Fig. 6.

SEM images of representative imprints showing re-entrant structures of 4 μm base diameter with three different degrees of densities. (a)–(c) illustrate imprinted features in an Ormocomp UV resist material, while (d)–(f) illustrate imprints in the bulk PP material.

Fig. 6.

SEM images of representative imprints showing re-entrant structures of 4 μm base diameter with three different degrees of densities. (a)–(c) illustrate imprinted features in an Ormocomp UV resist material, while (d)–(f) illustrate imprints in the bulk PP material.

Close modal

The control of the morphology is a key issue since the surface needs to exhibit a good degree of overhanging to avoid water penetration and at the same time it needs to have a low solid–liquid contact fraction. For this reason, in this work, different mushroomlike structures were fabricated in order to find the optimum overhanging degree needed to obtain good water repellence.

Figure 6 shows top view and tilted view (70°) SEM images of Ormocomp and PP imprinted features, respectively, for three different filling factors, which correspond to three different degrees of overhanging features.

Surface wetting characterization was performed on the UV-NIL fabricated surfaces. The low surface energy, combined with the rough surface texture, led to a superhydrophobic and oleophobic surface. Table II shows the static and dynamic WCA measurements and their standard deviation on the different fabricated mushroomlike structures. Treated flat Ormocomp surfaces were found to be hydrophobic with WCAs of 112°. Structured Ormocomp with a fluorine treatment resulted in having superhydrophobic behavior with WCAs as high as 155° and sliding angles as low as 8°. From the fabricated samples, the best superhydrophobic behavior was obtained for the mushroomlike structures with medium overhanging degree values. This can be explained due to the solid–liquid contact fraction existing for different structures.

Table II.

Experimental WCAs measurements for the Ormocomp mushroomlike structures with different overhanging degrees.

Surface structureContact angles
(°)
StaticSlidingHysteresis
Flat surface 112 ± 3 35 ± 3 40 ± 6 
Low overhanging degree 148 ± 3 11 ± 4 10 ± 4 
Medium overhanging degree 155 ± 1 8 ± 2 6 ± 3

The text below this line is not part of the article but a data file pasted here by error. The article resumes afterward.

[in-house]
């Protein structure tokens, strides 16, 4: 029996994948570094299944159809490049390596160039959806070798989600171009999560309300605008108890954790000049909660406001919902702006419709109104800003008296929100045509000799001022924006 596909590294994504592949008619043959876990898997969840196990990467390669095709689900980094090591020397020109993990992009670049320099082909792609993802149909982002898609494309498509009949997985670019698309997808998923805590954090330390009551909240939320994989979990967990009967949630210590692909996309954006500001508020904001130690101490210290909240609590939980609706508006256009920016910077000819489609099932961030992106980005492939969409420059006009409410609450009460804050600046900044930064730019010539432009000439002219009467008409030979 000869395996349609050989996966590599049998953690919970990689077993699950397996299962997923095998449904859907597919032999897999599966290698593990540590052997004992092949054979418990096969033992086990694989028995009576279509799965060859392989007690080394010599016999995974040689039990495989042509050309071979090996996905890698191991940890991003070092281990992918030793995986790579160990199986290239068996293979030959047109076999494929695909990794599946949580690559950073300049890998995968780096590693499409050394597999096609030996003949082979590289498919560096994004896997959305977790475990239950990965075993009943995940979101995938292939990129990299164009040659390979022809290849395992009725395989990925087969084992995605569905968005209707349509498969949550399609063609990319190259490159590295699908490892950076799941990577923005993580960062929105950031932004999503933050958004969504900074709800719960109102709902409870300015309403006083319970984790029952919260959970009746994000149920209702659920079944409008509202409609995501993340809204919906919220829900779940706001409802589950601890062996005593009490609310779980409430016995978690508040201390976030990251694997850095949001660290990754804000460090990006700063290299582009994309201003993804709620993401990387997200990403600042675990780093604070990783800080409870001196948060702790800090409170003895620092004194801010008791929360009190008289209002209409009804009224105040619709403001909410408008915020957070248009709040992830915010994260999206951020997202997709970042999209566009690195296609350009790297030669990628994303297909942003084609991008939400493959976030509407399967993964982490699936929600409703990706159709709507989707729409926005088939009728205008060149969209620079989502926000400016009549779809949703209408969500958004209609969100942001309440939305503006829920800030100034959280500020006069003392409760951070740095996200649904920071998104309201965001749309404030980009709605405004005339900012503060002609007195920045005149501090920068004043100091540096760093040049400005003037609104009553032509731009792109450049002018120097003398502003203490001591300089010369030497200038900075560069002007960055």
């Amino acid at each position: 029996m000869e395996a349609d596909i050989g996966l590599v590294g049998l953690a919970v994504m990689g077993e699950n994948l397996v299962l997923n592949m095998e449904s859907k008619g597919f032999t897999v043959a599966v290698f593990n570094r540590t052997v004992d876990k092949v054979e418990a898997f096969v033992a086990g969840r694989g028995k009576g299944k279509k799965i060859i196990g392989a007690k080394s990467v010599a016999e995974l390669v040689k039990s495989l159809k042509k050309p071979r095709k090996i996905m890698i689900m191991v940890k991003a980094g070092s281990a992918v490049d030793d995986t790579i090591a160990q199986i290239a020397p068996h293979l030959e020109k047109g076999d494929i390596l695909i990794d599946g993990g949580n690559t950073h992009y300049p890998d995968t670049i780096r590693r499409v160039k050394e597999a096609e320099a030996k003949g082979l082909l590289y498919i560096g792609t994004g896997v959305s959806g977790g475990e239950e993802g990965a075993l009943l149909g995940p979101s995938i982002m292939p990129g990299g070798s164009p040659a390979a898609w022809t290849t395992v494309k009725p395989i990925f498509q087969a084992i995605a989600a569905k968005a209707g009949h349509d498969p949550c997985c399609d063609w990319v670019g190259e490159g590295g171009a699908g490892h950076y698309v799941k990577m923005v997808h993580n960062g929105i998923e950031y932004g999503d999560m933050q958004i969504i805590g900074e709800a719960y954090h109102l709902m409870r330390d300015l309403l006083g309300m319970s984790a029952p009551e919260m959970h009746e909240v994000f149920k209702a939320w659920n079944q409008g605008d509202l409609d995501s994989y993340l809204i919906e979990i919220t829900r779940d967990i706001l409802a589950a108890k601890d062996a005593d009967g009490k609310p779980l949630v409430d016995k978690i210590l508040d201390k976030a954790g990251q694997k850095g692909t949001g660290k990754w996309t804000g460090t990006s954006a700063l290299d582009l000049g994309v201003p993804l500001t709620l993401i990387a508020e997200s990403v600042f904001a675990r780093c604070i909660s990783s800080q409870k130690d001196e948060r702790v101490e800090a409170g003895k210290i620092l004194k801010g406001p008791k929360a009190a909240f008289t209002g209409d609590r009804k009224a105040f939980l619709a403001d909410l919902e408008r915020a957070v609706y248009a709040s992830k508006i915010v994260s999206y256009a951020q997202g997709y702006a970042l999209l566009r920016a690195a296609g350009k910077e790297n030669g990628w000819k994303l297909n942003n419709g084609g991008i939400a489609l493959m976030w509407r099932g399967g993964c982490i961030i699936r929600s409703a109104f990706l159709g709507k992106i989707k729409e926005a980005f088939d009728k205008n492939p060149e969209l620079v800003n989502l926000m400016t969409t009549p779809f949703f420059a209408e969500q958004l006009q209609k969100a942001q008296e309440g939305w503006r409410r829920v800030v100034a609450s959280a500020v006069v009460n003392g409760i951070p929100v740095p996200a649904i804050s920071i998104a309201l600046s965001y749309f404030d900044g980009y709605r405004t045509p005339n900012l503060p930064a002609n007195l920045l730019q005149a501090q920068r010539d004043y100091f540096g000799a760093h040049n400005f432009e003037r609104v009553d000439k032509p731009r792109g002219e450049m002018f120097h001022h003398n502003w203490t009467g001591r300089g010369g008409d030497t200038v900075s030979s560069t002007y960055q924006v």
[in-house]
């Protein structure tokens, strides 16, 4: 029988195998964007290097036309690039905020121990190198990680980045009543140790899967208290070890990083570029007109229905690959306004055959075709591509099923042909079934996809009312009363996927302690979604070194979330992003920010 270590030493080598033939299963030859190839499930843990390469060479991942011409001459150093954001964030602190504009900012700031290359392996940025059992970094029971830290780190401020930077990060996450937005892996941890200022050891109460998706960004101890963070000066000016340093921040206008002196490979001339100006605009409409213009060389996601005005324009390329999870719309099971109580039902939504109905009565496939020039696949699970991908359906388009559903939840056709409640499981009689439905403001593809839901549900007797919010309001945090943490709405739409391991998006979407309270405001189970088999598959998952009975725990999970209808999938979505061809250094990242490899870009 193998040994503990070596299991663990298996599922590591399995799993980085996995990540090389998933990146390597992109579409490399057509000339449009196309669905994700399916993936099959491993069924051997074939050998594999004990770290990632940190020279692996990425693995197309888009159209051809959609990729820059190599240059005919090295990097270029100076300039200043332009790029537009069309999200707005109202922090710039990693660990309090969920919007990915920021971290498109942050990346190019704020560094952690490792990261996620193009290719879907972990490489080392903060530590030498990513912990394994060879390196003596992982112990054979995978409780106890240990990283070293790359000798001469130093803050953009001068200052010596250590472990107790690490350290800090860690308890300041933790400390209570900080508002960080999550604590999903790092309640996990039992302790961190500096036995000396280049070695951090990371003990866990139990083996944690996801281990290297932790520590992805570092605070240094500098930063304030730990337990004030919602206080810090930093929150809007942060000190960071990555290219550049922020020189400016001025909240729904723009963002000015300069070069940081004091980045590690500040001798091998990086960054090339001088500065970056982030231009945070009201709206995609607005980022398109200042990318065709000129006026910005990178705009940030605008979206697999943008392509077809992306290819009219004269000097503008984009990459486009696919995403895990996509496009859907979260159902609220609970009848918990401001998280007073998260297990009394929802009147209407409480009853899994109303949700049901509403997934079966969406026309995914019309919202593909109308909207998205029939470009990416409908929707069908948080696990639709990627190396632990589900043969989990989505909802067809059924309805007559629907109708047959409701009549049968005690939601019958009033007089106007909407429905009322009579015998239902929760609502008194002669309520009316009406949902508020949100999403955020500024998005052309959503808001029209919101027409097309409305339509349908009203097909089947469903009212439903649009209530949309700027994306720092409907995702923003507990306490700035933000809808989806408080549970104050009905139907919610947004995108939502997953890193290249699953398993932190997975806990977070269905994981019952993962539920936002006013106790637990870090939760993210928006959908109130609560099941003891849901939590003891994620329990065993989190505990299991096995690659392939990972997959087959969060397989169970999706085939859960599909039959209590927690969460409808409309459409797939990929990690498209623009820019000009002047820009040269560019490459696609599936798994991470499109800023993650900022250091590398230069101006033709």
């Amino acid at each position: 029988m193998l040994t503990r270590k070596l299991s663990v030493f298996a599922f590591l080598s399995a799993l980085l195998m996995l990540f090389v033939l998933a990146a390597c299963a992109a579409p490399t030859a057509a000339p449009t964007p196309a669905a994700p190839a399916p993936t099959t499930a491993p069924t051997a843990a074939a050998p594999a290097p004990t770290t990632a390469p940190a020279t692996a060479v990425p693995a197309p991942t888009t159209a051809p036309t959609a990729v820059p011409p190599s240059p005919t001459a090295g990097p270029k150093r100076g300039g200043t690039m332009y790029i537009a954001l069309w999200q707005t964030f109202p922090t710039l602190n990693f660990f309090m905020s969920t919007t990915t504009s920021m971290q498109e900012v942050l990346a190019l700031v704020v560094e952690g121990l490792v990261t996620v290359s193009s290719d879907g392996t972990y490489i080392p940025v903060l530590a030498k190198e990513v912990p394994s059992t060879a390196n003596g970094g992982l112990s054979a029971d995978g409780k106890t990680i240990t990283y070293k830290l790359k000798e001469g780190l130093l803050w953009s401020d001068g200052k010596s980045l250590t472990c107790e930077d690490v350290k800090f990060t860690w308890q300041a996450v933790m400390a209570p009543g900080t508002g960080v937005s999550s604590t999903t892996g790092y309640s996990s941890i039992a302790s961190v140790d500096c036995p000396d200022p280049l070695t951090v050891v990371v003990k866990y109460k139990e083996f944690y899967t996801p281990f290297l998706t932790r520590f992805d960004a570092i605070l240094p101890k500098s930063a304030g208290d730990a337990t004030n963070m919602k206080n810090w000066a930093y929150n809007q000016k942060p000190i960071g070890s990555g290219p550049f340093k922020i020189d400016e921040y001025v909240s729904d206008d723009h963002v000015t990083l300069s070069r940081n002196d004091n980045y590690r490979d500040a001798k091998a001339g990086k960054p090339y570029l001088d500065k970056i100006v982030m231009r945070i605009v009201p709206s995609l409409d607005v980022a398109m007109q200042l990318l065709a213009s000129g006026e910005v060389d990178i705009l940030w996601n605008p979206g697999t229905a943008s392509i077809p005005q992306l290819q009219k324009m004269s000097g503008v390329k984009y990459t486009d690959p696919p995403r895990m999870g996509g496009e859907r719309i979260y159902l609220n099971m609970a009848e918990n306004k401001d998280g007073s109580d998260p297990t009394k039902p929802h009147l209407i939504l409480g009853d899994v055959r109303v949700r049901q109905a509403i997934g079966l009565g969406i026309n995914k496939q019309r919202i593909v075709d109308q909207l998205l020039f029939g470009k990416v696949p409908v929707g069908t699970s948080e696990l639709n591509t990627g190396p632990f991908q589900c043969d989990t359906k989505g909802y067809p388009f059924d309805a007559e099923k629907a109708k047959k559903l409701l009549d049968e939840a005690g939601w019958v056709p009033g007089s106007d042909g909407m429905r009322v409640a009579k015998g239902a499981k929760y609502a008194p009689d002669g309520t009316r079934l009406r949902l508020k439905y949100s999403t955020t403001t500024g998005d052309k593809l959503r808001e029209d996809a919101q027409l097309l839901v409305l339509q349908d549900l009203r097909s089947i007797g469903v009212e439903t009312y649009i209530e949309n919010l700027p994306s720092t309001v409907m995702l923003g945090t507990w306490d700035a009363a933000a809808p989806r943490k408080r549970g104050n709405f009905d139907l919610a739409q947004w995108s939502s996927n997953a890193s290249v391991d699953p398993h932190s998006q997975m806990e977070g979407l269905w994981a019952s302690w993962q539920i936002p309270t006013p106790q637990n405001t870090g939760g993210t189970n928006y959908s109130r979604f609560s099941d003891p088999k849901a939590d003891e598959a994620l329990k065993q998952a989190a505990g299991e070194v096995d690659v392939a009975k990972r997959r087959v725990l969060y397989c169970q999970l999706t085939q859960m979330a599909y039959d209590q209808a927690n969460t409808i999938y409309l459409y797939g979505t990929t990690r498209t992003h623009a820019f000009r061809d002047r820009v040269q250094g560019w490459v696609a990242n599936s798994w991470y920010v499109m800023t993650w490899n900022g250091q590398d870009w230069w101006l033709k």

High overhanging degree 147 ± 3 15 ± 3 12 ± 5 
Surface structureContact angles
(°)
StaticSlidingHysteresis
Flat surface 112 ± 3 35 ± 3 40 ± 6 
Low overhanging degree 148 ± 3 11 ± 4 10 ± 4 
Medium overhanging degree 155 ± 1 8 ± 2 6 ± 3 
High overhanging degree 147 ± 3 15 ± 3 12 ± 5 

A commercial droplet shape analysis instrument from Kruss was used to measure the wetting behavior of our prepared superhydrophobic surfaces. A water droplet (smaller than the capillary length) was gently placed on the surface using a needle and its contact angle value is measured using the sessile droplet method.15 A camera and computer-controlled commercial software were used to measure the static CA after the needle was removed. To measure the hysteresis angle, a syringe was used to add and subtract water to and from the droplet which is resting on our structured surfaces. When a small amount of water is removed from the droplet, the droplet will recede with a constant contact angle, which is the receding contact angle (θR). When the water is added to the droplet, the droplet grows while the contact angle is maintained at the advancing contact angle (θA).

For the case of a low overhanging degree (low density structures), although the solid–liquid contact fraction is low, the great distance between adjacent mushrooms produces a partial penetration of the droplet meniscus, leading to a decrease in the contact angle value. For the case of high overhanging degree (high density structures), the solid–liquid contact fraction becomes higher due to the small distance between adjacent re-entrant structures.

Analogous WCA measurements have been commenced for the patterned PMMA and PP films containing re-entrant topographies with varying diameters and filling factors. Our investigations demonstrate that independent from the feature sizes (2, 4, and 10 μm base diameter) and the material’s intrinsic surface energy values, the WCA values fall within a similar range of 131°–136° having a high hysteresis angle (>20°). This factor reveals that although our patterned surfaces feature and increase in the WCA, in comparison to the flat unpatterned PMMA and PP bulk surfaces, the water droplets are stabilized exhibiting a pinning effect thus being in the Wenzel state. Although all produced re-entrant surfaces possess a hydrophobic state, superhydrophobicity with low hysteresis angles is achieved only when our imprinted material features a low surface energy value.

In summary, we have developed a new fabrication approach to produce re-entrant structures utilizing a combination of top down (imprint lithography) and bottom up (electroforming) processes. Our master stamp containing mushroomlike structures was realized by combining nickel electrodeposition and photolithography. We have demonstrated that NIL is an alternative replication technique suitable to reproduce re-entrant structures when using a flexible PDMS stamp. The produced mushroomlike structures exhibited high static WCA values (155°) with low hysteresis angles (6°). Due to the nature of the re-entrant topographies, these surfaces open the path toward generating dynamic and reversible surfaces with engineered amphiphobic properties.

The ICN2 is funded by the CERCA program/Generalitat de Catalunya. The ICN2 is supported by the Severo Ochoa program of the Spanish Ministry of Economy, Industry and Competitiveness (MINECO, Grant No. SEV-2013-0295) and the EU H2020 project NMBP-PILOT-2016-721062 (FLEXPOL).